by Nina York
A flurry of truly meaningful events in Denmark linking it with its former colonies as we approach the centennial of their Transfer to the United States, brings us to realize that friendships can indeed endure despite separation. The publication of impressive books dealing with Danish West Indies history, and even a Danish translation of a contemporary Virgin Island writer Tiphanie Yanique’s award winning book, “Land of Love and Drowning,” are just a beginning. The unveiling in the Danish town of Nakskov of a life-size statue of Victor Cornelins, born in Frederiksted and taken to Denmark over 100 years ago as a young child, where he remained to become a beloved educator and musician, tells another fascinating story.
But perhaps the most impressive recent undertaking is the establishment of a West Indies Cultural Embassy in the Frederiksberg section of Copenhagen which, over the coming months, will be the showplace for numerous events along with ongoing exhibits of photographs and works of art from our islands. Lectures by experts on the island culture and architecture are featured, some also discussing slave ships, banks, and plantations. Drawings of plans for the restoration and repurposing of certain historic official buildings of the In Search of Identity project in Christiansted and Charlotte Amalie are going to be displayed.
Workshops are featured guiding anyone interested in researching online the Royal Archives that now include several million documents relating to our islands. Works by young Virgin Islands artists are to be shown, in addition to exhibits by established names like ElRoy Simmonds, Avelino Samuel and Roy Lawaetz. Genealogy workshops are another popular feature. This “embassy” is open to the general public and is housed in a handsome historic building at the edge of the park surrounding Frederiksberg Castle.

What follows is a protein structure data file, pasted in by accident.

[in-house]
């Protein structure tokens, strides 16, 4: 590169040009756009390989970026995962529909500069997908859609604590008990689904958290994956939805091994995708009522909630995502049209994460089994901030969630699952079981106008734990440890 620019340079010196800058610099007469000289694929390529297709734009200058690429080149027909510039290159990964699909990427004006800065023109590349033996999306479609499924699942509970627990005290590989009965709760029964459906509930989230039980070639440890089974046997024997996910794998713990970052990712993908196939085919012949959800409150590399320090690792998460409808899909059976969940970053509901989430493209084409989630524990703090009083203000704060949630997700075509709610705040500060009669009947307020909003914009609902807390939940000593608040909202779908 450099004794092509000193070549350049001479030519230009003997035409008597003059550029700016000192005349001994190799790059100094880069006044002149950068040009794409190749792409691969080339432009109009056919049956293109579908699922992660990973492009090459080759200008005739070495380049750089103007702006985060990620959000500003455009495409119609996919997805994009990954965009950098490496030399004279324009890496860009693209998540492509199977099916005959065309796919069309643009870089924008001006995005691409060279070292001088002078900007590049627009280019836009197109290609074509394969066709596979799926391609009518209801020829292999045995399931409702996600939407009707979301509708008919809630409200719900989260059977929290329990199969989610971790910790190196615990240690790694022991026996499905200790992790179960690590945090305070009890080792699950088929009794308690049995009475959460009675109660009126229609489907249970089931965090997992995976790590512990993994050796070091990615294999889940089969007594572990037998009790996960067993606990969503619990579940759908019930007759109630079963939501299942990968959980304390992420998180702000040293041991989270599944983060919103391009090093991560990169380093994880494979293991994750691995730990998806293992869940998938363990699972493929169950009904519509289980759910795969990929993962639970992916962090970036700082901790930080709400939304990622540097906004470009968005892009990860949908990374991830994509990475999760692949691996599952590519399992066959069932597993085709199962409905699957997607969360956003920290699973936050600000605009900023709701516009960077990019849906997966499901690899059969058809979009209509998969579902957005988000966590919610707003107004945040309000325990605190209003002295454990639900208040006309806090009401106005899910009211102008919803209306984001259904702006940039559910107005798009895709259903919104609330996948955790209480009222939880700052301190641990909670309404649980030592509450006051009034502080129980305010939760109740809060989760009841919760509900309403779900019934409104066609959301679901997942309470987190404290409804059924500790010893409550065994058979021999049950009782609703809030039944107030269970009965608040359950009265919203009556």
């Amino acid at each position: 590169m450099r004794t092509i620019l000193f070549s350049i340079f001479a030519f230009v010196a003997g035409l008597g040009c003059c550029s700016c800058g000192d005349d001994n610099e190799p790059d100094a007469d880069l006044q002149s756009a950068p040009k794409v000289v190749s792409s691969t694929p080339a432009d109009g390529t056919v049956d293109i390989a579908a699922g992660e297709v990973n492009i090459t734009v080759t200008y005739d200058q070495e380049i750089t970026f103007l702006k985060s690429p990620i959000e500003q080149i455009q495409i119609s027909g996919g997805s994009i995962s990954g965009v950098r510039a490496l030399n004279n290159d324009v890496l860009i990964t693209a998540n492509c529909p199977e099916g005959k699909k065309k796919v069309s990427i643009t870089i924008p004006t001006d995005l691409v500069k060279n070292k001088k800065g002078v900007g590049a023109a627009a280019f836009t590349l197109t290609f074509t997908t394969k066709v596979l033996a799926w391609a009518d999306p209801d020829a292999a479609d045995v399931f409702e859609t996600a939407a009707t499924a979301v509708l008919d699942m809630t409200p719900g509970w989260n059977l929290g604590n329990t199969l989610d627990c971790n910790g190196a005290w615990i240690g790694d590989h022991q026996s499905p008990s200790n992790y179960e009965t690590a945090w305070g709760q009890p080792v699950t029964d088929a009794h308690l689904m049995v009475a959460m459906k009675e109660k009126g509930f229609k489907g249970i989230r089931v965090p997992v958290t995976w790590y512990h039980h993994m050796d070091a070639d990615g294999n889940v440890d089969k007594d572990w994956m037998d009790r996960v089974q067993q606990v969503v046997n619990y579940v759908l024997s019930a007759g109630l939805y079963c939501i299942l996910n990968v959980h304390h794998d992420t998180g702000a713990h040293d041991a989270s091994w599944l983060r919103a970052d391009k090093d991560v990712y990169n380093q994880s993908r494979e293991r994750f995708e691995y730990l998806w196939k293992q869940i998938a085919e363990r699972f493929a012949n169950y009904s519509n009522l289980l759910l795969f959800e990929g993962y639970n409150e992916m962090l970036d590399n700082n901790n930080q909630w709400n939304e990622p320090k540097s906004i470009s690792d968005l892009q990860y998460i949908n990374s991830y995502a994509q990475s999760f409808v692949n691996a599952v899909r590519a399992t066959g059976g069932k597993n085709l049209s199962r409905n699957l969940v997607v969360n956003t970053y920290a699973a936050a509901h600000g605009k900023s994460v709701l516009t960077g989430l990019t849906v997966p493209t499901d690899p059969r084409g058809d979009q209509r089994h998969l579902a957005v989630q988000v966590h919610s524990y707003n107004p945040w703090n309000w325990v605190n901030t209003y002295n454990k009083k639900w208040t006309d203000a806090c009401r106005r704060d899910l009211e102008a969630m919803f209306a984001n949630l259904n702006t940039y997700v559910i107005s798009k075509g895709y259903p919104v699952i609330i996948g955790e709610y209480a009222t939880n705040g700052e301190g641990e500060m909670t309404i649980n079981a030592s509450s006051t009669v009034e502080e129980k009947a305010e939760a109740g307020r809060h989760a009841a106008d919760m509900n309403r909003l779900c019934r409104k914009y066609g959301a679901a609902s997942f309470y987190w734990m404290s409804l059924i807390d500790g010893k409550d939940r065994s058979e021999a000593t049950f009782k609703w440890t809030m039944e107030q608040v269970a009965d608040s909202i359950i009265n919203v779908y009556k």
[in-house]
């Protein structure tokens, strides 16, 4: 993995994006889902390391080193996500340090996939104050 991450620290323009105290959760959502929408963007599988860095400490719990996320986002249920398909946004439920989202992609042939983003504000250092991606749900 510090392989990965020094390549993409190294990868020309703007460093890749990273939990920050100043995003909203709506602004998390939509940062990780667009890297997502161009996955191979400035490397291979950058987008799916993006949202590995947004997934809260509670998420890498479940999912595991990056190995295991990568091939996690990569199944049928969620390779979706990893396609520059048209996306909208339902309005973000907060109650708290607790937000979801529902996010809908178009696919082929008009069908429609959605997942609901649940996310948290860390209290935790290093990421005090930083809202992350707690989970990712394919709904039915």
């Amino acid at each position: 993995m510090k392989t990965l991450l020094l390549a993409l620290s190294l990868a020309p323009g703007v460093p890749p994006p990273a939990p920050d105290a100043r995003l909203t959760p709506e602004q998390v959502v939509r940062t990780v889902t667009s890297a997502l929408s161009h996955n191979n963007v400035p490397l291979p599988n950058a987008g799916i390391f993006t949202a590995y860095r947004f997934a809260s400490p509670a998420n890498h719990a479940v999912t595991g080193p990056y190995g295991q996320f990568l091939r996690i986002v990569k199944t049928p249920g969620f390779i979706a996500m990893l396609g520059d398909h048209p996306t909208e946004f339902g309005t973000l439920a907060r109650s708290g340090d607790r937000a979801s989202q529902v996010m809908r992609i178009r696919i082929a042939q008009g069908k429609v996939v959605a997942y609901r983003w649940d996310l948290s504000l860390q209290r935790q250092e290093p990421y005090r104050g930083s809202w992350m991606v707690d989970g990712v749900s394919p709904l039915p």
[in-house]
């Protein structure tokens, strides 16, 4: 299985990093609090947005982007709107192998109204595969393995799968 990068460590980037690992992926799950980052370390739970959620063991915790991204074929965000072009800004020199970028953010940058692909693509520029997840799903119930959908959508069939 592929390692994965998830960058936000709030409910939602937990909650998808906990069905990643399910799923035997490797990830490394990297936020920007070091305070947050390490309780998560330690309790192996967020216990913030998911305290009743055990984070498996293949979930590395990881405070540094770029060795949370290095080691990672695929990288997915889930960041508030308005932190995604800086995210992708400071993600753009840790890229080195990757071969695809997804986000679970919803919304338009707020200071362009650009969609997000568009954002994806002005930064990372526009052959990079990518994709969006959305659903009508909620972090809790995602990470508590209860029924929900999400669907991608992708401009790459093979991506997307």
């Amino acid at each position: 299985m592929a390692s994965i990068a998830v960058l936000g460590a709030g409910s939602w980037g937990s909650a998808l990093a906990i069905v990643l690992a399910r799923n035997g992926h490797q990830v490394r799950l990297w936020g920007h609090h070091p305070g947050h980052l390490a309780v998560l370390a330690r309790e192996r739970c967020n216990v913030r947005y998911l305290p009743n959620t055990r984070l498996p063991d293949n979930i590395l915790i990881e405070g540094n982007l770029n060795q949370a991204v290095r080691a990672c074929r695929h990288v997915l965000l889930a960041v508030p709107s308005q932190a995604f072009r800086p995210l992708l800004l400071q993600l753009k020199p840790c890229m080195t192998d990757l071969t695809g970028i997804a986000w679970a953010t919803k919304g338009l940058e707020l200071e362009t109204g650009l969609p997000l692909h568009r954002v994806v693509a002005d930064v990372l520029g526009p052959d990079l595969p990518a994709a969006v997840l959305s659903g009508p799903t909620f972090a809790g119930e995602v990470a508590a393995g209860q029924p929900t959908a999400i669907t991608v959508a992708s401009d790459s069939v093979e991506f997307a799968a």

This impressive effort was started by a team headed by Danish architect Ulla Lunn, whose devotion to our islands goes back to early this century and culminates in her current publication of a major book. The other activist is Anne Walbom, under whose leadership the Danish West Indian Society, a friendship organization with strong links to our islands, now can celebrate its 100th birthday in June.
Concurrent with that celebration, the organization is hosting its two-week biennial Danish West Indies Festival for the St. Croix and St. Thomas Friends of Denmark Societies, a tradition of alternating festivities between our islands and Denmark. But a group of 60 of their members will already have visited our islands in connection with the Transfer Day Centennial, where they will be joined by many other groups from Denmark, even the Danish-American Rebild Society that is holding its annual meeting here on St. Croix. We say Velkommen! to all who come in friendship and promise them a memorable visit.
by Nina York